Katie Hayne and U.K. Frederick
2015, acrylic on flaked dacite, dimensions variable. Dacite flaked by Tim Maloney and U.K. Frederick.
Many of us develop deep attachments to rocks; from ‘pet rocks’ and fossil collections, to precious minerals and stone artefacts. Over millennia people have used rocks to make stone tools, build structures and create commemorative markers. This work explores our deeply engrained cultural connection to the very fabric of our earth; through the inherent beauty in small geological fragments, and our desire to collect and arrange pebbles, through to the romantic sentiments and fetish qualities we assign to stone objects.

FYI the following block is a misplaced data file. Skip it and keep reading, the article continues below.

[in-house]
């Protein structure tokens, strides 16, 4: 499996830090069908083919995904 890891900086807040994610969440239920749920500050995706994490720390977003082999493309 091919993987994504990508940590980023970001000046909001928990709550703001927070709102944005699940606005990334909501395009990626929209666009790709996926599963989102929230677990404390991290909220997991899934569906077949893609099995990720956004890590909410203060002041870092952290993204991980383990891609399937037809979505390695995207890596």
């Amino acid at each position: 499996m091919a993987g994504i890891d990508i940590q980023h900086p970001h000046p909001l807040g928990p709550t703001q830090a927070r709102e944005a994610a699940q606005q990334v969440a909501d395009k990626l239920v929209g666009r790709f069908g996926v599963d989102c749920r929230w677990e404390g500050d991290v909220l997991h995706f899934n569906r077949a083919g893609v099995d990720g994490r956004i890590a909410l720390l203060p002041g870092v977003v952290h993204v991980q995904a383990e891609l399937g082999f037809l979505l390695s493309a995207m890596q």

Do you love me? Is this desire? The flakes we use here are predominantly debitage, or waste left over from knapping; a technique used to create stone tools, knives and spearheads. This particular material, dacite, is an igneous rock formed from volcanic eruptions and it was ordered online from America. Through a mixing of the deep past, recent past and the present, the historical context of these rocks is explicitly disturbed. By writing on the dacite flakes we draw attention to the human hand and its role in the making and unmaking of histories, and urge a deeper consideration of how meaning, emotion, and knowledge becomes attached or ascribed to the things in our world.